The City Council voted to approve legislation to create 4,000 new permits for street vendors in the city over the next decade and will create a separate law enforcement unit to oversee the street vending community. Opponents say that an increase in street vendors will drive business from restaurants. (Tanay Warerkar for Eater)

The Times Square Margaritaville resort is scheduled to open in the fall, including the only outdoor pool in Times Square. (Emma Alpern for Curbed)

The story of how Scott Green, a lifelong civil rights activist, was buried in a mass grave on Hart Island. (Corey Kilgannon for NY Times)

In the perfect metaphor, the barge full of dredged up black mayo from the Gowanus Canal fro the Superfund cleanup sank into the Gowanus. (Sydney Pereira for Gothamist)

Did you attempt to vote in the 2016 election by text? You have Douglass Mackey to blame. (Nicole Hong for NY Times)

Meet Sink Reviews, the Tik Tok account rating NYC’s sinks. (Shaye Weaver for Time Out)

Photos: Okay, so here are a bunch of photos of NYC in the snow. Maybe this is cruel based on Monday’s weather forecast. (Will Gleason for Time Out)

What to know about the City Comptroller’s race in 2021. (Rachel Holliday Smith for The City)

Everything you need to know about the special elections in Queens and the Bronx, including what neighborhoods are included, candidates, dates, and what happened to cause the elections. (Claudia Irizarry Aponte for The City)

NYPD Officer Carmine Simpson was arrested on child pornography charges after requesting and obtaining sexually explicit photos and videos from at least 46 minors. Simpson is one of more than half a dozen officers from the NYPD that have been charged with sexual crimes against minors in the last two years. (Jonah Engel Bromwich for NY Times)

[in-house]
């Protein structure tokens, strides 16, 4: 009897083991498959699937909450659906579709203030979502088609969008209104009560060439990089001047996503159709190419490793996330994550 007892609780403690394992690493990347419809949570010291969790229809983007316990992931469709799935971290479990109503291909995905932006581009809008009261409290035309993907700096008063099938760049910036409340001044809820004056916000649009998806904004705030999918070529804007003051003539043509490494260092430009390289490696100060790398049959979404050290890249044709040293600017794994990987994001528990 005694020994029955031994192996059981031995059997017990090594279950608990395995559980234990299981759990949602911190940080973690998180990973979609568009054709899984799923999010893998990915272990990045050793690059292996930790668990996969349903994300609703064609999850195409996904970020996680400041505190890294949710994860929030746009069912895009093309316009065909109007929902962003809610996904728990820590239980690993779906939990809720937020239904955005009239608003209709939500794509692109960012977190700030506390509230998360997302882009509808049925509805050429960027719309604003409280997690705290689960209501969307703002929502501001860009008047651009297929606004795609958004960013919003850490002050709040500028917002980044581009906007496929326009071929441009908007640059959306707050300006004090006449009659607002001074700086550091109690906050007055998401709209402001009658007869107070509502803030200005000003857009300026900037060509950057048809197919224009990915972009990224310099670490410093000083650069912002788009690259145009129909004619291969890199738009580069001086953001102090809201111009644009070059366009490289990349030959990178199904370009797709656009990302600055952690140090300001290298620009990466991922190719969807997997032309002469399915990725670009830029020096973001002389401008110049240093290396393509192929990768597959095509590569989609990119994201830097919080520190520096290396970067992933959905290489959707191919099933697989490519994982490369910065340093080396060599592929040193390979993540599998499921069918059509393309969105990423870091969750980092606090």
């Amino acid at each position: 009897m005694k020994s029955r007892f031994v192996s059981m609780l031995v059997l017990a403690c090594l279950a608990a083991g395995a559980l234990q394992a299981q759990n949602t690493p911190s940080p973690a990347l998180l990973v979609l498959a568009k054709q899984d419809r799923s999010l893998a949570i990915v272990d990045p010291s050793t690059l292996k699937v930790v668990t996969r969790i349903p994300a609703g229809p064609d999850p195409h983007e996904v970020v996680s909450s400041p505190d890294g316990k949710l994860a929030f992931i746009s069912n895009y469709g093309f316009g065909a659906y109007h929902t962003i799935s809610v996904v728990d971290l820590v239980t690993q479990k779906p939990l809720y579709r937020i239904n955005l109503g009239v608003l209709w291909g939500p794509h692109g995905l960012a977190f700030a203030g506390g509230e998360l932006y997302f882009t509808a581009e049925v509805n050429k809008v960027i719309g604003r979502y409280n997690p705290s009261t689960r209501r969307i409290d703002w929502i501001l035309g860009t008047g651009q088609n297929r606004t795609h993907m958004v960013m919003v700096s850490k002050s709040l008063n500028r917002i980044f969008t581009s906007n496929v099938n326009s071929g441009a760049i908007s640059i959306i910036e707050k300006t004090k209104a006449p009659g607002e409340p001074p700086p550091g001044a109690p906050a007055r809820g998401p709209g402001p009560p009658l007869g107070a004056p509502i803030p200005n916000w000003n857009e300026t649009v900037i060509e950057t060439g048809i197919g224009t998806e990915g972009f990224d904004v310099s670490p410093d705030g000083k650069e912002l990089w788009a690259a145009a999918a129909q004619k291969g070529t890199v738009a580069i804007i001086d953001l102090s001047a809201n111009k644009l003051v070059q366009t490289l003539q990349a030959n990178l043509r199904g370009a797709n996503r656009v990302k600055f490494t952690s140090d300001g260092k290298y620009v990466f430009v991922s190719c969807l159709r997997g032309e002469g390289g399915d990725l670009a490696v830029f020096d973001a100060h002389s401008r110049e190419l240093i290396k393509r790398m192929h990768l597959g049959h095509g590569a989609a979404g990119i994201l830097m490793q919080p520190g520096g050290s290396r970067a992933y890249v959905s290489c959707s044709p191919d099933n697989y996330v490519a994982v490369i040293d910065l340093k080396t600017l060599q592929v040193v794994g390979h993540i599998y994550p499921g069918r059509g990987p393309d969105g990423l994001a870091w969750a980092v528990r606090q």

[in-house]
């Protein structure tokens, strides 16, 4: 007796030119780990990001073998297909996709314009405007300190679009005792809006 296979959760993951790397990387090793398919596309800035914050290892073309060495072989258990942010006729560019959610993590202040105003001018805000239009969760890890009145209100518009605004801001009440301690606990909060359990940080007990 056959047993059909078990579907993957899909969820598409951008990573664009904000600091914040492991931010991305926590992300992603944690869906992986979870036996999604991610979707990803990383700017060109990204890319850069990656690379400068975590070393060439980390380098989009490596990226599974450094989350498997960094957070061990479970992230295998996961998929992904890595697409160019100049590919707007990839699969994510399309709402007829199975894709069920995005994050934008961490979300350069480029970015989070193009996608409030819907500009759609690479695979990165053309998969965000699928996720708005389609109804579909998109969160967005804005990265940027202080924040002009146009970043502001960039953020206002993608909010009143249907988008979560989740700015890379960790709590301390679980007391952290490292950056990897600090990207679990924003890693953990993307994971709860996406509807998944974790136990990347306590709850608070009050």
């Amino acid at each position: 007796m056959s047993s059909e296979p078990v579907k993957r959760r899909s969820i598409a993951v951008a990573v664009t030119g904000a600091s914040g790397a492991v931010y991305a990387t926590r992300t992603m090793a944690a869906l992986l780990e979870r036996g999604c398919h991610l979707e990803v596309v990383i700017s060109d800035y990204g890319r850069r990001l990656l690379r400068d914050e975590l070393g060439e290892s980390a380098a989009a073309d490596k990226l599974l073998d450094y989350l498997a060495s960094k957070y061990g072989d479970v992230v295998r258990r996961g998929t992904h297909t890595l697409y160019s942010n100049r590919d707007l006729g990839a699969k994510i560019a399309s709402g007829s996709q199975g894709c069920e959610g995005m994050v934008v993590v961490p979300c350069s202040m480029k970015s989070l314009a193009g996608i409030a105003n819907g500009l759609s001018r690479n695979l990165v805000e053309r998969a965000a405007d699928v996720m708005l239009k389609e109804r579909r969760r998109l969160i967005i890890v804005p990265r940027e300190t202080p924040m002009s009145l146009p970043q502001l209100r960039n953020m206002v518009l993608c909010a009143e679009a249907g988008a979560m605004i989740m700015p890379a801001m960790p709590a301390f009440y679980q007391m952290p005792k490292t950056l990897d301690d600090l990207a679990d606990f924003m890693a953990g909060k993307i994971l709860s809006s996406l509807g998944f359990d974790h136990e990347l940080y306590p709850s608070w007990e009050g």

20 NYC spots with restaurant week deals. (Hannah Albertine for The Infatuation)

The Briefly for November 24 – 26, 2020 – The “Staten Island is a Problem” Tuesday Edition

The latest NYC news digest: Governor Cuomo’s Covid-19 announcement, Astor Place Hairstylists saved, 2020’s Thanksgiving parade, apartment lust, and more

Today – Low: 42˚ High: 48˚
Clear throughout the day.

RIP David Dinkins, NYC’s first Black mayor. (Robert D. McFadden for NY Times)

What you should know before getting testing for Covid-19. (Elizabeth Kim for Gothamist)

Here’s what to expect from the Thanksgiving Day parade this year. (Gas Saltonstall for Patch)

5 places to get a vegetarian Thanksgiving meal. (Nicoleta Papavasilakis for Untapped New York)

Tracy Morgan joined the non-profit Food Bank For New York City and Councilman Robert Cornegy in giving away 1,000 turkeys outside the Sumner Houses in Bed-Stuy. (Todd Maisel for Brooklyn Paper)

On Central Park’s Pilgrim Hill stands a statue “to commemorate the landing of the Pilgrim fathers on Plymouth Rock.” On the 400th anniversary of the Pilgrims’ landing, how appropriate that we’re about to all give each other disease while giving thanks. (Ephemeral New York)

Upper Manhattan and Staten Island are now Covid-19 yellow and orange zones. Staten Island is, in the words of Governor Cuomo, “a problem.” (Ben Yakas for Gothamist)

The state is reopening an emergency COVID-19 field hospital on Staten Island in South Beach to accommodate the uptick in hospitalizations. (Noah Singer for Brooklyn Eagle)

The governor is in some hot water after letting it out that he had invited his mother and daughters over for Thanksgiving while telling the rest of us to stay distanced from each other. (Jesse McKinley and Luis Ferré-Sadurní for NY Times)